Today, MIA is not as you would expect. She looks tiny eating a chocolate and vanilla cupcake while perched on a heavy tapestry couch, her dark brown eyes massive and watchful. She isn’t wearing the clashing mélange of colors and fabrics that normally characterize her sartorial choices, instead paring down to a dark grey sweater, a black parachute-like jacket (bought in Mexico for $1 and referenced in recent single “Born Free”), hair up, tawny construction boots on. Her only concessions to MIA-ness are textured halfleggings, half-jeans. She’s 34, but could pass for ten years younger, even though she’s been up all night making sure that the launch of her video for “Born Free” is pixel perfect, tweeting up a storm, finessing the webzine for her label and generally preparing the plan of attack for her new album, /\/\/\Y/\. The setting for this one-woman hub of activity is the unlikely Miller’s Residence, a five-room boutique hotel brimming with antiques and curios: a collection of toadstool figurines, glass paperweights of every color, gilt-edged books stuffed into ceiling-tall bookcases, a fi replace with a mahogany-carved mantel, candelabras, chandeliers, austere marble busts. The music piped in through a hidden soundsystem is 1920s speakeasy jazz. Although her mom, Kala, lives in London, when MIA, born Mathangi “Maya” Arulpragasam, visits from America, she prefers to stay here. She says it’s a good place to take time out. Not that she’s been in London or had much time off recently. For reasons both within and beyond her control, MIA hasn’t left the States, where she now resides, in 18 months. “I’ve never, ever, ever in my whole entire life been in one place for 18 months!” she says, reflecting the restless life that brings her here.
Born in West London, MIA moved with her family to Sri Lanka when she was six months old, then took up residence in India, then back to Sri Lanka before returning to London as refugees when she was 11. It was during MIA’s early school days in Sri Lanka that she first realized the political potential of her creative gifts. Each class was color coded by the teachers—the fairest students at the front, the darkest at the back. MIA’s dark complexion put her in the last rows with the children of goatherders who had little interest in studying, so she started writing and drawing for them—an apple for A, a bat for B—making herself indispensable to the class and quickly moving up the seating ranks. It’s a skill she’s refined to an art itself ever since: bridging cultures and classes through a mixture of her own self-interest and genuine concern for others.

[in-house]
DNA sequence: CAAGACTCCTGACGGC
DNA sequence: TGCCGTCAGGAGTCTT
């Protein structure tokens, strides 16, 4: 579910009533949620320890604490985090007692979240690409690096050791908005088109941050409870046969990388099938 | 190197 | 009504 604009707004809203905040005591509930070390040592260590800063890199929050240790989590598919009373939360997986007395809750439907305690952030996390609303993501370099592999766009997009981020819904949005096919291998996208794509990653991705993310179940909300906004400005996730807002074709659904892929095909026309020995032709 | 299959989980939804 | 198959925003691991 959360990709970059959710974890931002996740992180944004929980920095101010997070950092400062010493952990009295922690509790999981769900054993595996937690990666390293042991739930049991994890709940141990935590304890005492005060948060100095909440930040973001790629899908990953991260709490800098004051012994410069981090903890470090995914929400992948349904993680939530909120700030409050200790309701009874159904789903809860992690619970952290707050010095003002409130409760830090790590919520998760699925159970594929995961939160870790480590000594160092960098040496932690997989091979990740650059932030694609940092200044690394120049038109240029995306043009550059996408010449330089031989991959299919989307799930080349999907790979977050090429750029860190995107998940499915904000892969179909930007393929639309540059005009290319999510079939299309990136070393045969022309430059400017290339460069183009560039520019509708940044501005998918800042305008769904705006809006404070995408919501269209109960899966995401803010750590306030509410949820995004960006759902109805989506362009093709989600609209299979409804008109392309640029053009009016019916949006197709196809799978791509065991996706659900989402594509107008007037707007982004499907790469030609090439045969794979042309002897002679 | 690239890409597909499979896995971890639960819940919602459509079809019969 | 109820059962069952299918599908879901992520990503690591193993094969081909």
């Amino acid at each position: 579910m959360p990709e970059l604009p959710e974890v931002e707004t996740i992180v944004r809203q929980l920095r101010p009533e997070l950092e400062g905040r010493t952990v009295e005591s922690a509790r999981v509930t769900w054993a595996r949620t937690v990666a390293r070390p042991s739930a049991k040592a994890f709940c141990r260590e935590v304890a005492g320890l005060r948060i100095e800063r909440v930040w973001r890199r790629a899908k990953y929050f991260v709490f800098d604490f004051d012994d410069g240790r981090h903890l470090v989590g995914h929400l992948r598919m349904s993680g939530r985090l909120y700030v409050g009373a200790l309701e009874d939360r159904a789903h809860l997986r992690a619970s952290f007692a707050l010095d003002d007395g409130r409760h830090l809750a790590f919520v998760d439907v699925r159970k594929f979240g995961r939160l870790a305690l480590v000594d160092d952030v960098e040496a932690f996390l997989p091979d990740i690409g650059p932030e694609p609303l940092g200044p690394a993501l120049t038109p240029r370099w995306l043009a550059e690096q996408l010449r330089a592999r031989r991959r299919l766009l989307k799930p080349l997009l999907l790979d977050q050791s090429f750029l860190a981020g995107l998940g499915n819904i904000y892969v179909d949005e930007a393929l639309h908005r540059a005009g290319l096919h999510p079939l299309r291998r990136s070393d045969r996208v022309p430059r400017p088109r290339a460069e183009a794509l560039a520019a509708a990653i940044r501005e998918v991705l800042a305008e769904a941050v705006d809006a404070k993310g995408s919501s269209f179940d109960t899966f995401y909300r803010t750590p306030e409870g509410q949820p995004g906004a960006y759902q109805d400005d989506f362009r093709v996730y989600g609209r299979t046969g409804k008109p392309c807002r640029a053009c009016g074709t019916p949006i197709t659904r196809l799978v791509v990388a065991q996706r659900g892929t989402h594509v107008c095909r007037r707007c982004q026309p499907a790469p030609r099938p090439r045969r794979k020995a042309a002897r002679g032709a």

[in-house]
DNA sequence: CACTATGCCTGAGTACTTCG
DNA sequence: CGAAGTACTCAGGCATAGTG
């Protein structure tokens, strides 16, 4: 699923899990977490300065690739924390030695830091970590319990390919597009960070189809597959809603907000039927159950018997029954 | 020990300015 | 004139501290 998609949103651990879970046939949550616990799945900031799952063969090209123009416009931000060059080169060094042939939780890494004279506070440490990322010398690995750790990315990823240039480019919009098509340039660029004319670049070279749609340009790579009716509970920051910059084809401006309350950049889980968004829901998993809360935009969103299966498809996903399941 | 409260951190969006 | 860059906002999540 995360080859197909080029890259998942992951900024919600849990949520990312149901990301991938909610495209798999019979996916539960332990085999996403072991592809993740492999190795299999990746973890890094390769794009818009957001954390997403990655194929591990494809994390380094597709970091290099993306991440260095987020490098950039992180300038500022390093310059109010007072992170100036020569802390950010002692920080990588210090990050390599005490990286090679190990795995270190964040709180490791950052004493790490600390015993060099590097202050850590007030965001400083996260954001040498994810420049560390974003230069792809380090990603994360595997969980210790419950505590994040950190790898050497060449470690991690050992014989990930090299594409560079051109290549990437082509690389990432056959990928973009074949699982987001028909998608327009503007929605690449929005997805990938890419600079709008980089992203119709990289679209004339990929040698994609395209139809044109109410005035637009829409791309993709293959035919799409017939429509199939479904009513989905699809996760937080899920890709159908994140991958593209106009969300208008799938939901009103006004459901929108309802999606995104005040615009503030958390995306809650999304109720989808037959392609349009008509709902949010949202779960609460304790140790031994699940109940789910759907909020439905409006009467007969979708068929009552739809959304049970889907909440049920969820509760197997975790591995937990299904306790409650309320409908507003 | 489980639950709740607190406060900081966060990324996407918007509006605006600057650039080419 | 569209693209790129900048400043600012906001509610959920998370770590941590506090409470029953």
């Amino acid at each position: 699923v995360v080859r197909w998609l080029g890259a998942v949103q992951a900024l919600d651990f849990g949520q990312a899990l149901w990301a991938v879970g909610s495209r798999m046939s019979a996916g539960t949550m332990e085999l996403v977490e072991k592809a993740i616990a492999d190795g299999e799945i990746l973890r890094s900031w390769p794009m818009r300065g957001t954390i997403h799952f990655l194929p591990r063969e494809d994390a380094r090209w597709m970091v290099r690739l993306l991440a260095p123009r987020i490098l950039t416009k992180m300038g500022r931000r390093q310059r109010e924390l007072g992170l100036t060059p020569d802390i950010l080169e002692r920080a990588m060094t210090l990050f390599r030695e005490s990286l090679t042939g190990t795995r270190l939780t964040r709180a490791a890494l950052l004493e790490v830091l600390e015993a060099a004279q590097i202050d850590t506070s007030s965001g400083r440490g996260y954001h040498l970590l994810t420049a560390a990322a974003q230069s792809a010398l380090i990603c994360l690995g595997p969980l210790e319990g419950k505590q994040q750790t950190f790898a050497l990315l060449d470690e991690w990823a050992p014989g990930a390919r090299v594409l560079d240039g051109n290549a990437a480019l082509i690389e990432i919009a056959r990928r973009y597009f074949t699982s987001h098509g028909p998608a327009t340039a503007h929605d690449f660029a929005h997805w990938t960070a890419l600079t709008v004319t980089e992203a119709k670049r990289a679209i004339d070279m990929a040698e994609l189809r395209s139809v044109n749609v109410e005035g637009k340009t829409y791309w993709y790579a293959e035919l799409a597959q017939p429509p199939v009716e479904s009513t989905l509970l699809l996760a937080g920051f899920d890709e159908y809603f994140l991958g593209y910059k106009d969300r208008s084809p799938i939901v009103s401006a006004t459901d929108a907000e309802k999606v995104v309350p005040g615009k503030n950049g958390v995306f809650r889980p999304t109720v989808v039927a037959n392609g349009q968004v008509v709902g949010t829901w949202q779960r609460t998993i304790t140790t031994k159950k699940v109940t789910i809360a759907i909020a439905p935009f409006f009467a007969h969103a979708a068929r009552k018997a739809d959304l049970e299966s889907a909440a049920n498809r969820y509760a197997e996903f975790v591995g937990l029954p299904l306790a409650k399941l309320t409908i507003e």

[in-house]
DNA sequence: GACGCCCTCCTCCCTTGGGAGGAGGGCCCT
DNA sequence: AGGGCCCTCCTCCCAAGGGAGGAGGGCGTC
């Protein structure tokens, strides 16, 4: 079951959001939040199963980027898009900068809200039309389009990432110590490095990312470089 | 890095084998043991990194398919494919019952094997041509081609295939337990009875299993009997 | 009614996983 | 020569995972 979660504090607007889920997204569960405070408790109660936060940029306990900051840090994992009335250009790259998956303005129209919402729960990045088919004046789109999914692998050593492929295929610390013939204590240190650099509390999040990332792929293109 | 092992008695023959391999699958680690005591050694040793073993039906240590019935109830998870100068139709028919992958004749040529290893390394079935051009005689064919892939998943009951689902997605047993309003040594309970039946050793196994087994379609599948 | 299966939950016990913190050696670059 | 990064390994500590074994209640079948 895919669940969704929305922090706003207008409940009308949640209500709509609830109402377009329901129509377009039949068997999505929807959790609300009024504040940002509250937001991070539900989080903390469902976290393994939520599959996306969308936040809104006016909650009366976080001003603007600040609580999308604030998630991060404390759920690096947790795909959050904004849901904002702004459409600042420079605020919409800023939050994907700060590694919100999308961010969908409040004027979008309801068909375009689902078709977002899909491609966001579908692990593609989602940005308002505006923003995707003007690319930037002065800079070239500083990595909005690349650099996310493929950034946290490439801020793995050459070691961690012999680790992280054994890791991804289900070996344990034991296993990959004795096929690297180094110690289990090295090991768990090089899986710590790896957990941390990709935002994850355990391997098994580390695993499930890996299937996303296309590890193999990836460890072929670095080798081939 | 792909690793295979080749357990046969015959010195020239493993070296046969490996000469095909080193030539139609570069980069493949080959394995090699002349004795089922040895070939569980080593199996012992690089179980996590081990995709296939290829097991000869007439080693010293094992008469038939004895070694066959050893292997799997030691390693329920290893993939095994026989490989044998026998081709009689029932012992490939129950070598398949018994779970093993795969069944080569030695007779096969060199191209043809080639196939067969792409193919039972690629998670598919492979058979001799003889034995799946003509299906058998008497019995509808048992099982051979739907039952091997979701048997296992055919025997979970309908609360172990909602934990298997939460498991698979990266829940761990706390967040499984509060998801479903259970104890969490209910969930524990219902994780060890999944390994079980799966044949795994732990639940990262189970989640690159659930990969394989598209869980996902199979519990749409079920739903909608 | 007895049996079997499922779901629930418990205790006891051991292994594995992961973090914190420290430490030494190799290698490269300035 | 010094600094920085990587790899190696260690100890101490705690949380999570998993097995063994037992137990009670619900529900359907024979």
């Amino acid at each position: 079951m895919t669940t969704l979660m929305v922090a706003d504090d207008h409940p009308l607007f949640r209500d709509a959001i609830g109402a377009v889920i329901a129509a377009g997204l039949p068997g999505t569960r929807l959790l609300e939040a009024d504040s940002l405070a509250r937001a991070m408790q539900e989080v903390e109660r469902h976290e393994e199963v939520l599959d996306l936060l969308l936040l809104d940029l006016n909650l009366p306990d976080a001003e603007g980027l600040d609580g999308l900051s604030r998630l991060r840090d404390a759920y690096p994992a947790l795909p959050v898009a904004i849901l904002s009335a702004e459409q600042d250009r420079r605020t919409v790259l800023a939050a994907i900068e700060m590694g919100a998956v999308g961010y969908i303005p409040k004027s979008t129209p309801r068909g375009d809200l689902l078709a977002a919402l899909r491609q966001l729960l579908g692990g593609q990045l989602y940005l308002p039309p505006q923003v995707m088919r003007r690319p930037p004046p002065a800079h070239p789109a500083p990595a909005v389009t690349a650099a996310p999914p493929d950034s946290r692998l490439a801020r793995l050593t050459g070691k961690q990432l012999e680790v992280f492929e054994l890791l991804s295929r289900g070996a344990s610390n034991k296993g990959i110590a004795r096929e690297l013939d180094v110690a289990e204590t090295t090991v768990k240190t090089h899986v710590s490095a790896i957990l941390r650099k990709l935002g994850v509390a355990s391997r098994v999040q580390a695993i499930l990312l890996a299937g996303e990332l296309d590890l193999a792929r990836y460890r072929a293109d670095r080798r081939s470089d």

During the recording of her last record, 2007’s Kala, visa issues locked MIA out of the US, sending her on an adventure that took in Australia, India, Trinidad, Liberia and Jamaica. In each country, the people she met inspired new layers to her songs, resulting in the dazzling, polyrhythmic melting pot that earned her a Grammy nomination for the Clash-sampling “Paper Planes,” followed by an Oscar nod for “O… Saya,” her tune on the Slumdog Millionaire soundtrack co-written with Indian Tamil composer and filmmaker AR Rahman. Though she announced her retirement onstage at Bonnaroo in 2008, MIA clearly had far too much left to achieve.
Two years later and visas are still a problem, however. MIA says immigration officials told her, “If you leave America you’ll never get back in.” She says the US government sees her as having some sort of terrorist connection because she’s dropped the word “genocide” in relation to the Sri Lankan confl ict. And because her estranged father Arul was at one time part of the Tamil separatist group EROS, the Eelam Revolutionary Organisation of Students, a movement that she says the Tamil Tigers—with whom she’s been associated—saw off in the ’80s. Since then, she says her father has actually been working for the Sri Lankan government. “He negotiated peace processes, brought in the new army, and when he goes to Sri Lanka, it’s the government who gives him security against the Tigers,” she explains. “They used it the other way and told the world my dad’s a Tiger which got me to this point. It’s like, ‘Wow I didn’t know this guy, and this guy has been working for you for 20 fucking years, and when you feel like it you want to use my own dad against me to discredit what I do.’” Besides which, “I actually want a nice wedding. I’m not going to blow that.”
MIA is engaged to Benjamin Bronfman, founder of record/media label Green Owl (and son of Edgar Bronfman, Warner Music Group CEO and Seagram’s heir), with whom she has a 15-month-old son named Ikhyd, and could easily end her green card woes with a quicky marriage. “That’s what they want me to do, but I’m not going to lose my integrity for that shit,” she says. “If they’re going to kick me out, if it’s going to be a fight, it’s an important fight to have.”